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Stakeholders in the Food Regulatory Sphere – A Quick Guide




Due to an increased public awareness of health and environmental risks, the growing demands of civil society to have a role in the process of risk management, and the explicit acknowledgement of both academics and policy makers that values, as well as facts, play a role in all types of risk decisions, stakeholder involvement in the regulation of health an environmental risk has been gaining momentum in Europe since the mid-1990s. In terms of food and food safety, consumers represent a major group of stakeholders with other important stakeholder groups including non-governmental organizations such as consumer associations, environmental groups, industry groups, food manufacturers, policy makers, risk managers, public and private research organizations, and the media.

What is a stakeholder?

A stakeholder can be defined generally as any individual, end-user or organisation who has an interest in a particular issue. It is important to take into consideration the views and concerns of relevant stakeholders in policy making as:

  • Stakeholders’ issues and concerns represent indicators of policy demands;
  • Stakeholders’ concerns help to identify useful insights, and values which may be included in the policy making process;
  • Taking stakeholder concerns into account may increase societal trust in risk management practices and the safety of the food supply.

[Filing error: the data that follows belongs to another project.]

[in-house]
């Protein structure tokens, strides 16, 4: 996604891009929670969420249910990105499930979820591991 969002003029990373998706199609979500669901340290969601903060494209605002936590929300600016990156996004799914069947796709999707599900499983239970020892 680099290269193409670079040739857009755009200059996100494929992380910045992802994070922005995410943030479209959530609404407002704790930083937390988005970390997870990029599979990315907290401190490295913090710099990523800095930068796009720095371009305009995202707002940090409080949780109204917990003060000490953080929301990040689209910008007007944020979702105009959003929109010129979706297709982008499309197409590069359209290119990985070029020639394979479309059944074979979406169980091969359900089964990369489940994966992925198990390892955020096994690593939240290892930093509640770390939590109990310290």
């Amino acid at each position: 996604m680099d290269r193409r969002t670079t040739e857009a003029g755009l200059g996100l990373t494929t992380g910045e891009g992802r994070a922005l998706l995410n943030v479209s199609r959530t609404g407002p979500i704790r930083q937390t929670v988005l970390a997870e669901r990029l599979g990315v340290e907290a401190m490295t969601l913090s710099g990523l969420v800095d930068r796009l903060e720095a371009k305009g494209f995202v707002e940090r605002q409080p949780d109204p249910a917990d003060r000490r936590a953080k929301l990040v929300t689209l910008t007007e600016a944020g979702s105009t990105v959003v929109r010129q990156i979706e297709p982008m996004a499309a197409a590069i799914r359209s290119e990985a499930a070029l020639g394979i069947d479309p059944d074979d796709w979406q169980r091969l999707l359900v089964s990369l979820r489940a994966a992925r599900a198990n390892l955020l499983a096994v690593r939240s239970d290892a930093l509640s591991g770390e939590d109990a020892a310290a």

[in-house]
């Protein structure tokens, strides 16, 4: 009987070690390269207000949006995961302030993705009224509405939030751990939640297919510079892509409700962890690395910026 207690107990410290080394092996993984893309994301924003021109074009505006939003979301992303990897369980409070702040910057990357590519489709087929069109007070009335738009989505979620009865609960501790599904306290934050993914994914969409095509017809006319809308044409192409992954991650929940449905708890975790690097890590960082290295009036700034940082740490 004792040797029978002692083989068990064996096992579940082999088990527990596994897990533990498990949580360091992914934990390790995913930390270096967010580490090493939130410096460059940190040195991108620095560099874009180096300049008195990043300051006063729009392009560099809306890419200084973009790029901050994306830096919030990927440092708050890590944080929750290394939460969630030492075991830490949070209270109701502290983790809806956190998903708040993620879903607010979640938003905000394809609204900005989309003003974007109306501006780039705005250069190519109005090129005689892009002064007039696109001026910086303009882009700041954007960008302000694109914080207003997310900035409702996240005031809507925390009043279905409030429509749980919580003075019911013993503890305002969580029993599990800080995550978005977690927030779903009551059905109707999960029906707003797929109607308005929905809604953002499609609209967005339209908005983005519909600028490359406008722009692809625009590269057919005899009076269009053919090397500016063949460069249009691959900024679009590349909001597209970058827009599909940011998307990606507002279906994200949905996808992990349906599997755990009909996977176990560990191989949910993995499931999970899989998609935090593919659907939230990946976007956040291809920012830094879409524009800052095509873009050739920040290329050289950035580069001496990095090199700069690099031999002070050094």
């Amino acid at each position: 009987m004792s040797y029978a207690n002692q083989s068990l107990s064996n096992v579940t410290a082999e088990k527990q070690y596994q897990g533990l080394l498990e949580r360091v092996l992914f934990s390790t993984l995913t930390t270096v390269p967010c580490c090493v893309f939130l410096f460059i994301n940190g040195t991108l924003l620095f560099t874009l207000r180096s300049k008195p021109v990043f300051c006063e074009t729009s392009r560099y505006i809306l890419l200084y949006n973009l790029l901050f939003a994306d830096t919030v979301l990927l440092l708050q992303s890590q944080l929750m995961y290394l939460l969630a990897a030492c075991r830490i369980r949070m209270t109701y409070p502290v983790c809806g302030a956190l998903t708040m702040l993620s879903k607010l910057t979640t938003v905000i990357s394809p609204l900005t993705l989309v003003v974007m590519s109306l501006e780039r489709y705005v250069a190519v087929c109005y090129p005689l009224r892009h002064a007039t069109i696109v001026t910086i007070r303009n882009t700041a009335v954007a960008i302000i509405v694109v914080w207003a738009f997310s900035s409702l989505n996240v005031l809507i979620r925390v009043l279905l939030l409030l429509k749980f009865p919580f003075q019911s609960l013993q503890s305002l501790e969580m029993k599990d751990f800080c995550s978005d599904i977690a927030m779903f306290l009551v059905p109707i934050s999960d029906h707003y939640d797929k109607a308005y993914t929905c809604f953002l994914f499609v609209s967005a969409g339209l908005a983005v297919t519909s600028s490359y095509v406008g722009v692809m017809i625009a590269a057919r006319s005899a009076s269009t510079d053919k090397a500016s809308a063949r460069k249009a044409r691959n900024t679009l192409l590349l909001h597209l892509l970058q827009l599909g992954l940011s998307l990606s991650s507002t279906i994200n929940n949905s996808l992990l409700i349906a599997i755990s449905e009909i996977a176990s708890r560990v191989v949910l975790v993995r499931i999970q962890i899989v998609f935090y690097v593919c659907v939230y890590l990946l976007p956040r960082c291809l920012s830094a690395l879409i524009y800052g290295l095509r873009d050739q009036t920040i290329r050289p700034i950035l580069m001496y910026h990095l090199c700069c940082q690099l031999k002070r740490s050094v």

The evolving role of stakeholders in EU Food Governance

By the end of the 1990s, and as a result of a series of food scares, serious problems of legitimacy and transparency in the decision-making processes related to food and food safety in the EU had been identified. At this point, food risk management decision-making was viewed as being primarily influenced by economic interests. Moreover, the view of the pre-BSE process of producing scientific advice on food as opaque and secretive predominated. As a result, the Commission, with its focus on achievement of the Single Market, faced the dual criticism of favouring industrial interests over the protection of public health, while also failing to take sufficient notice of the public’s diverse attitudes and values regarding food and food safety.

The answer to this waning of public trust in food safety was a corresponding ‘two-body solution’ . First, the independence of science-based risk assessment would be reasserted. Second, a recognition of the importance of transparent legislation and effective public consultation as essential elements of building greater consumer confidence would be reaffirmed. It is in this context that various efforts to involve a wider array of stakeholders in EU food risk governance have gained momentum since the adoption of the General Food Law at the beginning of 2002.

Placed in this type of contemporary regulatory environment, where stakeholder involvement is emphasized, the roles of a set distinct stakeholder groups are set out and summarized below.